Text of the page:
Members of great teams are focused on achieving greatness together. But personal egos, aspirations, politics, money and gossip can quickly erode any chance they have of greatness.
This is most recognizable on sports teams where individual egos and selfishness often times supersedes the good of the team. The player who is upset he didn’t score more, even though his team got the victory. The teammate who is highly critical of other teammates in an attempt to hide her own mistakes and weaknesses. Or the star player who frequently misses practice.
In 2002, star player and 11 time NBA All Star pick Allen Iverson went on a memorable, ego driven and somewhat humorous rant about practice. Iverson had just been involved in a significant disagreement with his coach Larry Brown after being called out for missing too many practices.
In a press conference shortly after the falling out, he said the following when asked about his lack of attendance at practice: “We’re sitting in here, and I’m supposed to be the franchise player, and we’re here talking about practice. I mean listen, we’re talking about practice, not a game, not a game, not a game, we’re talking about practice. Not the game that I go out there for and die for and play every game like it’s my last. Not the game, but we’re talking about practice, man. I mean, how silly is that?”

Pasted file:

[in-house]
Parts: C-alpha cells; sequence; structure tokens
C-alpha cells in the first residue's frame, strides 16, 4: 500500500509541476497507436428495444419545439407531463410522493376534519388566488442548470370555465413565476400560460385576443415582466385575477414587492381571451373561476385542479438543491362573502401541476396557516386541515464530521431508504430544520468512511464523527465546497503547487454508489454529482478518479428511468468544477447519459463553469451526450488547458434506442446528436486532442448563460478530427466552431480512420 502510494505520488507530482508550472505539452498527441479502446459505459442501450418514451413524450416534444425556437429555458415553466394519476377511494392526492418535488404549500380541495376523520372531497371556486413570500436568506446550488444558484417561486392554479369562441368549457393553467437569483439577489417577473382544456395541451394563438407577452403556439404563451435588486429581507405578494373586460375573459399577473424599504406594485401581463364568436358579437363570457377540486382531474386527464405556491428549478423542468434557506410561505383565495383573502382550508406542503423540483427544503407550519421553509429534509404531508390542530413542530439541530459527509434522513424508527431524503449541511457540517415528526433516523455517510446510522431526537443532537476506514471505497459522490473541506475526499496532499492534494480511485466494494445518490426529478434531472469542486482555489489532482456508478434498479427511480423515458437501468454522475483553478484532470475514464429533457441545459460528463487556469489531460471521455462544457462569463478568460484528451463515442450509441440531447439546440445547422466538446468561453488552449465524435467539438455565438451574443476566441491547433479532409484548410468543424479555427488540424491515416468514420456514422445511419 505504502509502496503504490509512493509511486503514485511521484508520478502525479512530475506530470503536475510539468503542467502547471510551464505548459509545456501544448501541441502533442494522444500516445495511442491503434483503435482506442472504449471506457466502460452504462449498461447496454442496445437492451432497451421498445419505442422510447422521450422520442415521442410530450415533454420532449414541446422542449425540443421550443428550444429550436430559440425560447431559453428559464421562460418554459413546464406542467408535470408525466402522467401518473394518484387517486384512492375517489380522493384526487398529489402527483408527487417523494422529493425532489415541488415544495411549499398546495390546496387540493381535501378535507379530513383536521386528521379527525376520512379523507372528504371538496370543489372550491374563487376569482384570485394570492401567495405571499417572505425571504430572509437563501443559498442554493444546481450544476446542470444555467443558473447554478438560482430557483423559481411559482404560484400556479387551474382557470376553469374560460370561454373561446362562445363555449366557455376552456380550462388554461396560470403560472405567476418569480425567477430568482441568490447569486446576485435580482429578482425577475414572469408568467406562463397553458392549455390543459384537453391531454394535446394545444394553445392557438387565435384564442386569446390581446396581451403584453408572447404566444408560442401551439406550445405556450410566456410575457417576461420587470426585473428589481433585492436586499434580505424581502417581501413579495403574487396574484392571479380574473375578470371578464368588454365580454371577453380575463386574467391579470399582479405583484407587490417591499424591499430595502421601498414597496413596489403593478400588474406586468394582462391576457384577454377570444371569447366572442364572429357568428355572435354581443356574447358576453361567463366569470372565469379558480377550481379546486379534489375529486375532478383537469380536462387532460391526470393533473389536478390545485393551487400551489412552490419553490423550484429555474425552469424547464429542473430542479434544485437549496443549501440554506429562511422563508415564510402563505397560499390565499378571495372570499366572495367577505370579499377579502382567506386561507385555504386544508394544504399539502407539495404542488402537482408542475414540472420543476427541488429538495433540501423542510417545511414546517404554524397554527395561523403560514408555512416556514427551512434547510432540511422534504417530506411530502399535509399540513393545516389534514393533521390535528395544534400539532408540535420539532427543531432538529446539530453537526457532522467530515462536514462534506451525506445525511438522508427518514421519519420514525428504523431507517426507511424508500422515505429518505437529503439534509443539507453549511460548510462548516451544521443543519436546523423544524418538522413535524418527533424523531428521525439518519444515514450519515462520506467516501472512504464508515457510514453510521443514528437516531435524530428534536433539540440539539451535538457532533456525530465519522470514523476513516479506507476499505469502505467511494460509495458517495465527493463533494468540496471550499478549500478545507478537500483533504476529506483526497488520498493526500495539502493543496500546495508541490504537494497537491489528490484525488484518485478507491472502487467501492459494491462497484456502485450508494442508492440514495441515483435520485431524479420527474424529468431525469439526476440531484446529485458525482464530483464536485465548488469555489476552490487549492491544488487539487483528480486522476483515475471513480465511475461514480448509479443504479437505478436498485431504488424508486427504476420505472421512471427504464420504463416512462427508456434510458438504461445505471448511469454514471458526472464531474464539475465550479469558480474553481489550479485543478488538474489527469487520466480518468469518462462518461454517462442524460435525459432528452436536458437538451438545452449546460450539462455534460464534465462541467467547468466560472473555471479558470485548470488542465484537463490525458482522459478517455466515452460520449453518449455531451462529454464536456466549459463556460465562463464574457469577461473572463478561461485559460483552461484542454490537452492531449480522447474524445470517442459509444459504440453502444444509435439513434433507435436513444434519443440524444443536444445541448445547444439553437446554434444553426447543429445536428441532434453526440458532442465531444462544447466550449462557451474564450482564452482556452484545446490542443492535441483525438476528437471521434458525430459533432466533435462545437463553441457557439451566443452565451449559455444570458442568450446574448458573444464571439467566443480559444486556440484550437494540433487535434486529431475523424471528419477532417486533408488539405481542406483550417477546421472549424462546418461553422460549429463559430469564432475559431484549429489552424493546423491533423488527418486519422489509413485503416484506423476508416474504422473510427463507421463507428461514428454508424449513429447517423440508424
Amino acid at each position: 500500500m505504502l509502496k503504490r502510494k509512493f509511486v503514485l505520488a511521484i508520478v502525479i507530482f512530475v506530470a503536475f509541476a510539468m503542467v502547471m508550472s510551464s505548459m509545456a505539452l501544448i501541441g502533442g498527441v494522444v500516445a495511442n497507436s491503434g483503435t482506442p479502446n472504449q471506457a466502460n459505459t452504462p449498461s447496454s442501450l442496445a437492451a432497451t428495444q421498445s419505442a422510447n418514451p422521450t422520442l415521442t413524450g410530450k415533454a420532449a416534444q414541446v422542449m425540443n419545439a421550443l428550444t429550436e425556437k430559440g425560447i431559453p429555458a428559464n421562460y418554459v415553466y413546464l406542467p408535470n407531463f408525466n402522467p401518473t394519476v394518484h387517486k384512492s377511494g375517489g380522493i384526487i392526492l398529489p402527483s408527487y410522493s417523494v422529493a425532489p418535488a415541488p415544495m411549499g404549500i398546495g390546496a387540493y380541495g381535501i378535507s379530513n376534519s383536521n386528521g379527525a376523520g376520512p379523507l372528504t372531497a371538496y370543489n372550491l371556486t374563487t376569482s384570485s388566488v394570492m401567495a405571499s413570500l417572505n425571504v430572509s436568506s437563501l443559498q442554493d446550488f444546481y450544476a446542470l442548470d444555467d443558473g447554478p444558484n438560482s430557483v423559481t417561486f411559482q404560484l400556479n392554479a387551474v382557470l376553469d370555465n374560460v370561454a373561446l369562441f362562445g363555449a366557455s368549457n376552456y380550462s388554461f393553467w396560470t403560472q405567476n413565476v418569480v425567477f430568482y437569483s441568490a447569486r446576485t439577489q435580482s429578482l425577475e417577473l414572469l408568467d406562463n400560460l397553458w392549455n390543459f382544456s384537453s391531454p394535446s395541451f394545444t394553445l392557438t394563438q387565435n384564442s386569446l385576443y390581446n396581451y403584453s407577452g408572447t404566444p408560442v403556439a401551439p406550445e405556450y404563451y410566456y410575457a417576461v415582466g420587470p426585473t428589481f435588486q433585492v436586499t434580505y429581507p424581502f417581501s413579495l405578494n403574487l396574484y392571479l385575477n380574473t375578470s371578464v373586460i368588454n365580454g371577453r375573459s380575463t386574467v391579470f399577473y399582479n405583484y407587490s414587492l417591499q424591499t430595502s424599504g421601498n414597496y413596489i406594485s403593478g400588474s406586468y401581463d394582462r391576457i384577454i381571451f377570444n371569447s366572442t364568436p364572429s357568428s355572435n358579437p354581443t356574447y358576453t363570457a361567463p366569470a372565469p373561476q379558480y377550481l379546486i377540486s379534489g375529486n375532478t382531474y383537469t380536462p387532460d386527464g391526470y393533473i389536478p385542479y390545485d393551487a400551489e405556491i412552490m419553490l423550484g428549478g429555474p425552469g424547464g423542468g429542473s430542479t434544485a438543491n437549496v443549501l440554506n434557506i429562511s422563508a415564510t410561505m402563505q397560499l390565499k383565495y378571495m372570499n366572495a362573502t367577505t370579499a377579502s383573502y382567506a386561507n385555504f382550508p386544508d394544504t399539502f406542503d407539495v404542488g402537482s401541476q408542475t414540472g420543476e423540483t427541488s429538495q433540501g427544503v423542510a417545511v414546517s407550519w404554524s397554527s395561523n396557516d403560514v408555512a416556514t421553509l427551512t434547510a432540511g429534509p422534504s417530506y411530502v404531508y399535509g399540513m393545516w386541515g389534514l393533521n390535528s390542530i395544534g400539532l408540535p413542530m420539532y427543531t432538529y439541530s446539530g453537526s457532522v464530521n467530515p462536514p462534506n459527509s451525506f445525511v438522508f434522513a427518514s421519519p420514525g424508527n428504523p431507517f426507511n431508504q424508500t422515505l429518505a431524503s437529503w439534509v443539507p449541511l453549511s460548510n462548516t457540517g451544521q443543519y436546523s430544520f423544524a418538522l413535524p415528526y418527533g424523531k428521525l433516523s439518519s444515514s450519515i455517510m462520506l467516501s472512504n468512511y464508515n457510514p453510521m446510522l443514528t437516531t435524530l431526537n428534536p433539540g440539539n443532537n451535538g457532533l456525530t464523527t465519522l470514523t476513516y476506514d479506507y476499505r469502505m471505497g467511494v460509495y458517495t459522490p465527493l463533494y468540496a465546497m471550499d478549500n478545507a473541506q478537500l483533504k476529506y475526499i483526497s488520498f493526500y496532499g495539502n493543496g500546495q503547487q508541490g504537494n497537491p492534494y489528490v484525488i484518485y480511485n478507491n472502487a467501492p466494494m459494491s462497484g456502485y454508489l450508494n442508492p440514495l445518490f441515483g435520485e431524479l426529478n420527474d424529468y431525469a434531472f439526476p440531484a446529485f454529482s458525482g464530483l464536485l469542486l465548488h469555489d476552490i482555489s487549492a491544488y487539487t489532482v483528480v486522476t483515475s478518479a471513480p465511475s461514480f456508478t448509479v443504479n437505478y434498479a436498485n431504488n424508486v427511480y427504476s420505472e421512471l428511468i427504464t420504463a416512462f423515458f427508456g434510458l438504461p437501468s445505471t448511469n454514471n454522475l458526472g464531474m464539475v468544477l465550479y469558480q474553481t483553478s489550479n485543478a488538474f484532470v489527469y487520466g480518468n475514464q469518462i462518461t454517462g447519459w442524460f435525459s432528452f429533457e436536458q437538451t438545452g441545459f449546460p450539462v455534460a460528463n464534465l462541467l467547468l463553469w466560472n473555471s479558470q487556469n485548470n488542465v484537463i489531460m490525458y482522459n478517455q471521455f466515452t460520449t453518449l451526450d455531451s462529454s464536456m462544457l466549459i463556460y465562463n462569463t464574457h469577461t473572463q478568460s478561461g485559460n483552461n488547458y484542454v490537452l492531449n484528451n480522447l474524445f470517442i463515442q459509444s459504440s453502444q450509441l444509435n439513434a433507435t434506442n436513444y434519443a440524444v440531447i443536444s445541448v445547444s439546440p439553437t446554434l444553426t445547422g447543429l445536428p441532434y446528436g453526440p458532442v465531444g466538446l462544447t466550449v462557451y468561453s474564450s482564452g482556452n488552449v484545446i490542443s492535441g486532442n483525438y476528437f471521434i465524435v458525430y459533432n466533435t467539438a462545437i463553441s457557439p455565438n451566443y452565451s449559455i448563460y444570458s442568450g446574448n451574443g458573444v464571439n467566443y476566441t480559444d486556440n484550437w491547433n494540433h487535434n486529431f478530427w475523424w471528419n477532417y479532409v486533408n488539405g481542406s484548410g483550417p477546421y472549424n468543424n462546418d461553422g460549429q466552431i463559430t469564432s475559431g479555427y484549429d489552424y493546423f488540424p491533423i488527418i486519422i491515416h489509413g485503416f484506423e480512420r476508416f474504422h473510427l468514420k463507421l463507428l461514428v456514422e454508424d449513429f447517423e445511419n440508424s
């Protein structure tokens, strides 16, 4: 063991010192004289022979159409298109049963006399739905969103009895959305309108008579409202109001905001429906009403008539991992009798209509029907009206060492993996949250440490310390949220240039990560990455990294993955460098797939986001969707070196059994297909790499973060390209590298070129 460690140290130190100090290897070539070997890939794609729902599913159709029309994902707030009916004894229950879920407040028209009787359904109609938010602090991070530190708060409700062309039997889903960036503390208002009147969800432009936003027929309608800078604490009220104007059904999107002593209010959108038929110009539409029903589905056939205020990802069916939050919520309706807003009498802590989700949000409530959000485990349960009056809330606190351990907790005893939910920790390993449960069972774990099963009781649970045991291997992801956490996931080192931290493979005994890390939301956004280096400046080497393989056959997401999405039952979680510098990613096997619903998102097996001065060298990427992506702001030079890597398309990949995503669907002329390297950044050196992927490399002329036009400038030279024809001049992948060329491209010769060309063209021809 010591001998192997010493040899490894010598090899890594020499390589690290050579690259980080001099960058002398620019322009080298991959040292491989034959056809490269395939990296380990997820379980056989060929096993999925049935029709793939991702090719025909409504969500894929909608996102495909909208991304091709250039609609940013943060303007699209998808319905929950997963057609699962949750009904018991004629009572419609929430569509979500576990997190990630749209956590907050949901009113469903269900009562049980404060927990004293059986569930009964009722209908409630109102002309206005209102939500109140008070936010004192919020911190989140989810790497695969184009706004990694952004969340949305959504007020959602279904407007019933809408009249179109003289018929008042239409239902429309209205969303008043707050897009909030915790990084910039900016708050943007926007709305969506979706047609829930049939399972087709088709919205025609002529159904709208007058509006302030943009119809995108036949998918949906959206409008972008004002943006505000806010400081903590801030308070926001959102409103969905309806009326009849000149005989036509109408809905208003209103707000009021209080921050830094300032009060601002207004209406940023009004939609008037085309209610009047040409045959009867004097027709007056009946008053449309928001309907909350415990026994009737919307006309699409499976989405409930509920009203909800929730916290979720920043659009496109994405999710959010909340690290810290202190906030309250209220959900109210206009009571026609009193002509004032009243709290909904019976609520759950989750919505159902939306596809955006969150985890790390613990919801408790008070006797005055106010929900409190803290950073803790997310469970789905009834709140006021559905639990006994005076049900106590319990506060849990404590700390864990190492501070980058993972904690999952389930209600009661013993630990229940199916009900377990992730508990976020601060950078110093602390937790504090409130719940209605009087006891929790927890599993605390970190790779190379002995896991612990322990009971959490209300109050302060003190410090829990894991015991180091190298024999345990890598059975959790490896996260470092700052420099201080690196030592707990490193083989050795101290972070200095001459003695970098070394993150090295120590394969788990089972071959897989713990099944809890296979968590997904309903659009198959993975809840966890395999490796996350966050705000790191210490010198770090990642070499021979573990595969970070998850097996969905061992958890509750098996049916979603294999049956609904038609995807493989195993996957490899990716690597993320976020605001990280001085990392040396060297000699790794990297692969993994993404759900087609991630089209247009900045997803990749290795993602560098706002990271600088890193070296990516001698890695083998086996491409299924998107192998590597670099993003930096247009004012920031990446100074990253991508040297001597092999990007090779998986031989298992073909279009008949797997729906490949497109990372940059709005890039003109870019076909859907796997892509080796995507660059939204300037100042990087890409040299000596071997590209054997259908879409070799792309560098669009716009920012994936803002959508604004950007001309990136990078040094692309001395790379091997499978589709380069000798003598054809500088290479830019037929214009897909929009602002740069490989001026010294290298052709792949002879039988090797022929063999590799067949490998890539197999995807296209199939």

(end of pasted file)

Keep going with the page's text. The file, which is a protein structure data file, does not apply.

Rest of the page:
Later on a reporter interrupts Iverson and asks: “But it’s an issue that your coach continues to raise?” Iverson responds, “Man look, I hear you… it’s funny to me too, I mean it’s strange… It’s strange to me too, but we’re talking about practice man, we’re not even talking about the game… the actual game, when it matters… we’re talking about practice…” To see a video of the interview go here.
Could you imagine someone on your team being asked why they missed several meetings and saying… “I’m supposed to be the best member of this team, and we are here talking about meetings. I mean listen, we are talking about meetings, not the actual work, but meetings, we are talking about meetings. Not the actual work that I give my all for. Not the actual work, but we’re talking about meetings. I mean, how silly is that? We’re not even talking about the actual work, when it matters… we’re talking about meetings.”
I know several of you might be thinking, this person has a point about meetings 🙂 But all joking aside, it’s clear that such selfishness would not be tolerated on many teams and would be tolerated by fewer leaders.
So, how do you deal with such egos and “me first” attitudes on your teams? I would love to discuss this. Please comment below. Let’s talk.
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